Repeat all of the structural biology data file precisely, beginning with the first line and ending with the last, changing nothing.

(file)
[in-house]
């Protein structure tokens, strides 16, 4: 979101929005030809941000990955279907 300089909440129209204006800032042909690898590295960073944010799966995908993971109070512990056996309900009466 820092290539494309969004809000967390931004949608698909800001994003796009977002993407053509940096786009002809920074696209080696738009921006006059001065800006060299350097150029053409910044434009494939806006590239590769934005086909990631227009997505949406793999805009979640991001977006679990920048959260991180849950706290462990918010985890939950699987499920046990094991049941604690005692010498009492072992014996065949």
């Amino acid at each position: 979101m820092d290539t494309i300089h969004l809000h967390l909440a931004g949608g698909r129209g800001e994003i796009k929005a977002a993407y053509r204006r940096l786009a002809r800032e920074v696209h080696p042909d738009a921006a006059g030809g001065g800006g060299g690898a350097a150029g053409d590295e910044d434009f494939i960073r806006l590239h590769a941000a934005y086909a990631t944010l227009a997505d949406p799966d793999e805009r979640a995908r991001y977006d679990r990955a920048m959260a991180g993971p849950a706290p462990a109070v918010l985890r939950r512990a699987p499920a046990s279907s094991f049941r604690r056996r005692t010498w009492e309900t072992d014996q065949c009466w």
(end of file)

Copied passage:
[in-house]
């Protein structure tokens, strides 16, 4: 979101929005030809941000990955279907 300089909440129209204006800032042909690898590295960073944010799966995908993971109070512990056996309900009466 820092290539494309969004809000967390931004949608698909800001994003796009977002993407053509940096786009002809920074696209080696738009921006006059001065800006060299350097150029053409910044434009494939806006590239590769934005086909990631227009997505949406793999805009979640991001977006679990920048959260991180849950706290462990918010985890939950699987499920046990094991049941604690005692010498009492072992014996065949």
């Amino acid at each position: 979101m820092d290539t494309i300089h969004l809000h967390l909440a931004g949608g698909r129209g800001e994003i796009k929005a977002a993407y053509r204006r940096l786009a002809r800032e920074v696209h080696p042909d738009a921006a006059g030809g001065g800006g060299g690898a350097a150029g053409d590295e910044d434009f494939i960073r806006l590239h590769a941000a934005y086909a990631t944010l227009a997505d949406p799966d793999e805009r979640a995908r991001y977006d679990r990955a920048m959260a991180g993971p849950a706290p462990a109070v918010l985890r939950r512990a699987p499920a046990s279907s094991f049941r604690r056996r005692t010498w009492e309900t072992d014996q065949c009466w």